In tomorrow’s final share you will get your winter squash–Acorn, Butternut, Hubbard, and Pumpkin Pie pumpkins. HERE’S A LITTLE INFORMATION:

Winter squash is a warm-season vegetable that can be grown in most of the country. It differs from summer
squash in that it is harvested and eaten in the mature fruit stage, when the seeds within have matured fully and the skin has hardened into a tough rind. When ripened to this stage, fruits of most varieties can be stored for use throughout the winter.

Most winter squash benefits from a curing stage; the exceptions are acorn. Curing is simply holding the squash at room temperature (about 70 degrees) for 10 to 20 days.

After curing, transfer to a cool (45 to 50 degrees), dry place such as the basement or garage for long term storage. Careful, do not allow them to freeze. The large hard rind winter squash can be stored up to six months under these conditions. Warmer temperatures simply mean shorter storage time.

The smaller acorn and butternut do not store as well, only up to 3 months. Store cut pieces of winter squash in the refrigerator. Refrigeration is too humid for whole squash, and they will deteriorate quickly.

Nutritional Value & Health Benefits
Winter squash is a tasty source of complex carbohydrate (natural sugar and starch) and fiber. Fiber, which was once called roughage, absorbs water and becomes bulky in the stomach. It works throughout the intestinal track, cleaning and moving waste quickly out of the body. Research suggests that this soluble fiber plays an important role in reducing the incidence of colon cancer.

Winter squash is also a source of potassium, niacin, iron and beta carotene. The orange-fleshed squash is also an excellent source of beta carotene. As a general rule, the deeper the orange color, the higher the beta carotene content. Beta carotene is converted to Vitamin A in the body. Vitamin A being essential for healthy skin, vision, bone development and maintenance as well as many other functions.

Preparation & Serving
Peeling winter squash can be a challenge to the novice. The thin-skinned varieties (acorn, butternut) can be peeled with a paring knife or vegetable peeler.

Most recipes using these varieties call for cutting the squash in half. Position the squash on a cutting board, stem end facing you. Place the blade of a heavy chef’s knife horizontally along the length of the squash. With a hammer or mallet, repeatedly hit the back of the blade near the handle to drive it into the squash until it breaks in half.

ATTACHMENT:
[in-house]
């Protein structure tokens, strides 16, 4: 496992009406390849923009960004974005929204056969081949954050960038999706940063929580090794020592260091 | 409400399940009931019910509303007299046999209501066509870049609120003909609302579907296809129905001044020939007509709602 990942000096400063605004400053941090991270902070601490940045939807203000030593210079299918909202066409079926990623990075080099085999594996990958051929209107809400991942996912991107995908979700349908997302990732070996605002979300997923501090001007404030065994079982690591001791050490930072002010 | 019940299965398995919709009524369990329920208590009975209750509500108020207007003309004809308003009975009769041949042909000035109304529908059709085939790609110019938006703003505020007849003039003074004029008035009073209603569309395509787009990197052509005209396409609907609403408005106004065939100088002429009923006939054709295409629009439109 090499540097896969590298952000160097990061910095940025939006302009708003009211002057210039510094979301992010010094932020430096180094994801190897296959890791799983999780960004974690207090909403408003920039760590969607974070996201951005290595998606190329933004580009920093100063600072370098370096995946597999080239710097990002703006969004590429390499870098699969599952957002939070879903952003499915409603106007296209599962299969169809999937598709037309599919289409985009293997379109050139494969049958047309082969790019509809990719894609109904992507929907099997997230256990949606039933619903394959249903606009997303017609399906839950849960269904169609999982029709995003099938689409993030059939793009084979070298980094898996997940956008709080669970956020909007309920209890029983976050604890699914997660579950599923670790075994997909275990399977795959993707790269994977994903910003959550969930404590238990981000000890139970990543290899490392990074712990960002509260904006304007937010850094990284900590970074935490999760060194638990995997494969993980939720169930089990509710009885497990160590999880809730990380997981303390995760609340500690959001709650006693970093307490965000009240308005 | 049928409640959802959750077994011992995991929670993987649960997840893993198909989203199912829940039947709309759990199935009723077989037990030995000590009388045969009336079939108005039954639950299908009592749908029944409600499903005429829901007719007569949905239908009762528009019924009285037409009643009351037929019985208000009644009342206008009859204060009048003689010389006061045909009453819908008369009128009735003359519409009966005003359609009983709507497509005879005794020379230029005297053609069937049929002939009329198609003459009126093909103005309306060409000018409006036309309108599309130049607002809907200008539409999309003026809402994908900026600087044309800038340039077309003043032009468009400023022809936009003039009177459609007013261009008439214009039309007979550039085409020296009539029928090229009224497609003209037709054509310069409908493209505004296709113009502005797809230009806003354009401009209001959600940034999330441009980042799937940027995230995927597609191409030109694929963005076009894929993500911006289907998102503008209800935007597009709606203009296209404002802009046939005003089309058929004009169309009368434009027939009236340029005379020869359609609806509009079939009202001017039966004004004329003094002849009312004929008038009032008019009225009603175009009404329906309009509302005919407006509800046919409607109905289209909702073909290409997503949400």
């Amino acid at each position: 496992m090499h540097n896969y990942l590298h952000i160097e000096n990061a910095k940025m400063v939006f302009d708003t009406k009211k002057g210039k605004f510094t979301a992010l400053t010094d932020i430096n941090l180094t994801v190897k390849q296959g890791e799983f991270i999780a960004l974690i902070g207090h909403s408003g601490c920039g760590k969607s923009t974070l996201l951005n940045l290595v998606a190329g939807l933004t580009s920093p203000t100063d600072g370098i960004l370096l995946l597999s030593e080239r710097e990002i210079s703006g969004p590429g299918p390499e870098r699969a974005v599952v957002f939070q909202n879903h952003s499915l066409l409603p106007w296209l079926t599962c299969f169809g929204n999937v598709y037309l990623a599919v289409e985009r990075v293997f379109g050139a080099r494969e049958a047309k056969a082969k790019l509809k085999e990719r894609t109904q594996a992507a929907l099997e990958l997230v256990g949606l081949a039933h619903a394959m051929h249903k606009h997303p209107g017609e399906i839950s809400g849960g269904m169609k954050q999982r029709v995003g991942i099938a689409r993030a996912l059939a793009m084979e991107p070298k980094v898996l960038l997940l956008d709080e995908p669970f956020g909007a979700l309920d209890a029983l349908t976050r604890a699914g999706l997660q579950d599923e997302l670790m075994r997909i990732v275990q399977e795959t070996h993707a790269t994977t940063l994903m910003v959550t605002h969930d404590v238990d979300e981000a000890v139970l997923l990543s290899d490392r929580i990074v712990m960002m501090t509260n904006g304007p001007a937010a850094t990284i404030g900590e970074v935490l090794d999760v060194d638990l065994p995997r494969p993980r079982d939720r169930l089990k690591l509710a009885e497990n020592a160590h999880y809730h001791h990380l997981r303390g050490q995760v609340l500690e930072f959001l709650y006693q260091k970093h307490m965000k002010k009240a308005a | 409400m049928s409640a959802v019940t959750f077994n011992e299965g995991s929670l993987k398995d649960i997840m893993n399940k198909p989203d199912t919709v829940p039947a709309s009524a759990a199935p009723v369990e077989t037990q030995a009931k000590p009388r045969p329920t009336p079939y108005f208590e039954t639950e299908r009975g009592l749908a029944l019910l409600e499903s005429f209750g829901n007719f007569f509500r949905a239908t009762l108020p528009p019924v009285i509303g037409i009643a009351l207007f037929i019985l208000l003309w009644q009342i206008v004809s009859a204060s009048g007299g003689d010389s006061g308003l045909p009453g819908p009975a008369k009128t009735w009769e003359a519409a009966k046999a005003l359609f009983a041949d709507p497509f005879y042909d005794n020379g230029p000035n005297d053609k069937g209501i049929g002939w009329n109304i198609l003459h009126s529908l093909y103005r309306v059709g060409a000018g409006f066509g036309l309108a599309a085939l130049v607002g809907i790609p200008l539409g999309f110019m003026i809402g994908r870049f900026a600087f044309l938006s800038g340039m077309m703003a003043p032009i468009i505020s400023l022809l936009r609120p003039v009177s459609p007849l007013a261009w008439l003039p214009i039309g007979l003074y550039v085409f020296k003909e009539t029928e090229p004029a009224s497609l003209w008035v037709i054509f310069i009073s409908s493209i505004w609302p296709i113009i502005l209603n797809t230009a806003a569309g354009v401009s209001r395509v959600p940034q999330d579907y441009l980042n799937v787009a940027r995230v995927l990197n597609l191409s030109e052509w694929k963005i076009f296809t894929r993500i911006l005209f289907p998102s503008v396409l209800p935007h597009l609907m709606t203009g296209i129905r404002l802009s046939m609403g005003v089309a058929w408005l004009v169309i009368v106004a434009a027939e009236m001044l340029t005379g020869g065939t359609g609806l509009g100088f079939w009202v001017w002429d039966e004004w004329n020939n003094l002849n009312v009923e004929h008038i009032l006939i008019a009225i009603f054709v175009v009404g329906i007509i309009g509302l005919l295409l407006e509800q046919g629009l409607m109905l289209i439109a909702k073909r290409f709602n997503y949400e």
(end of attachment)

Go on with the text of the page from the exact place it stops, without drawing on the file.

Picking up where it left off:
Place the larger varieties (Hubbard) on newspaper and use a sharp cleaver to split the hard-rind open. Or use the chef’s knife method described above. Once you have a slit cut, bang on a hard surface and pull apart. Pieces are easier to peel. With a spoon, scoop out the seeds and strings and discard, or set
aside if you plan to roast the seeds.

To cook winter squash, place unpeeled pieces cut sides down on a shallow baking dish and bake in a 350°F oven for 30 minutes or longer. Check for doneness by piercing with a fork or skewer. When tender, remove from the oven and allow the pieces to cool. Spoon out the soft flesh and mash with a fork or process in a blender or food processor. Peeled pieces can be cut into cubes and boiled until tender. Use
with any recipe calling for cooked, mashed, or pureed squash. Or microwave the squash pieces on high for 15 minutes or longer.

Small acorn squash and spaghetti squash can be pierced in several places with a long-tined fork or metal skewer and baked whole. Piercing prevents the shell from bursting during cooking. Place the squash on a baking dish and bake for 1 1/2 to 2 hours at 325°F. Test for doneness by squeezing the shell. When it gives a bit with pressure, it is done.

Home Preservation
Store whole winter squash in an area where temperatures range from 45 to 50°F for three to six months. At room temperature reduce storage time to one and a half to three months depending on variety. See the selection and storage information above.

Cooked squash freezes well. Pack into freezer containers or freezer bags leaving 1/2
inch head space and freeze for up to one year. Canning is not recommended unless
the squash is cut into cubes.

Mashed squash is too dense and heat penetration is uneven. Because spaghetti squash does not stay cubed on heating, it should be frozen instead of canned. For all other varieties, follow the procedure and processing times outlined in canning pumpkin.

Herbs and spices used to enhance the flavor of winter squash include garlic, nutmeg,
ginger, cinnamon, basil, parsley and a pinch of ground cloves. Sweeten squash pulp
with maple syrup, honey, brown sugar, or orange juice concentrate.

Visit, RECIPES tab for 2 Squash Bread recipes

3 responses to this post.

  1. Congrats, Lloyd and Terri (and all your great helpers!) on a great first year of the CSA! So proud to be a part of such a grand adventure.

  2. Congrats, Lloyd and Terri on a great first year of the CSA! So proud to be a part of this grand project!

  3. I like to freeze squash and add it to mac n cheese. Then my kids are getting all the good stuff even though they don’t know it! Cook, puree, freeze in ice trays. Add a few to your mac when you are melting the cheese in. They won’t know unless you tell them or they see you!